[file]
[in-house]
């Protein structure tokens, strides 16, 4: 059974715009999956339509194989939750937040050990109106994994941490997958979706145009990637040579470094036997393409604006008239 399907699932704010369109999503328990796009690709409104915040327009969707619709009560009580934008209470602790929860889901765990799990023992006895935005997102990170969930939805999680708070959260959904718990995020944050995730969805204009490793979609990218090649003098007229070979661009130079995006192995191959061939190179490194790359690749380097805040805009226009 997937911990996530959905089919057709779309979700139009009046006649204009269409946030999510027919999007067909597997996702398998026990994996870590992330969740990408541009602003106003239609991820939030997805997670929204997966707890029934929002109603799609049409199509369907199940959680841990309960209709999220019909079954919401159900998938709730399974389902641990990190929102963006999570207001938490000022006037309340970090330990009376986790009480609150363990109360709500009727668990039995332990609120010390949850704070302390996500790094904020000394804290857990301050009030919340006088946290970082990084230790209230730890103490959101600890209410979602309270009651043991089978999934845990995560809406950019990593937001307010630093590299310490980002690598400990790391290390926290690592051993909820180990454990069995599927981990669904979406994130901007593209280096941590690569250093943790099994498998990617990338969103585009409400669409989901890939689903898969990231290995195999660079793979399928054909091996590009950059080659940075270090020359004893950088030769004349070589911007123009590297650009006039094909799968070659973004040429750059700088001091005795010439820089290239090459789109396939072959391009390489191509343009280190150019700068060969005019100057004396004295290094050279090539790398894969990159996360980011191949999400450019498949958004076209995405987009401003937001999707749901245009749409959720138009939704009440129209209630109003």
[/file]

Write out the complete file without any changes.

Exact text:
[in-house]
């Protein structure tokens, strides 16, 4: 059974715009999956339509194989939750937040050990109106994994941490997958979706145009990637040579470094036997393409604006008239 399907699932704010369109999503328990796009690709409104915040327009969707619709009560009580934008209470602790929860889901765990799990023992006895935005997102990170969930939805999680708070959260959904718990995020944050995730969805204009490793979609990218090649003098007229070979661009130079995006192995191959061939190179490194790359690749380097805040805009226009 997937911990996530959905089919057709779309979700139009009046006649204009269409946030999510027919999007067909597997996702398998026990994996870590992330969740990408541009602003106003239609991820939030997805997670929204997966707890029934929002109603799609049409199509369907199940959680841990309960209709999220019909079954919401159900998938709730399974389902641990990190929102963006999570207001938490000022006037309340970090330990009376986790009480609150363990109360709500009727668990039995332990609120010390949850704070302390996500790094904020000394804290857990301050009030919340006088946290970082990084230790209230730890103490959101600890209410979602309270009651043991089978999934845990995560809406950019990593937001307010630093590299310490980002690598400990790391290390926290690592051993909820180990454990069995599927981990669904979406994130901007593209280096941590690569250093943790099994498998990617990338969103585009409400669409989901890939689903898969990231290995195999660079793979399928054909091996590009950059080659940075270090020359004893950088030769004349070589911007123009590297650009006039094909799968070659973004040429750059700088001091005795010439820089290239090459789109396939072959391009390489191509343009280190150019700068060969005019100057004396004295290094050279090539790398894969990159996360980011191949999400450019498949958004076209995405987009401003937001999707749901245009749409959720138009939704009440129209209630109003």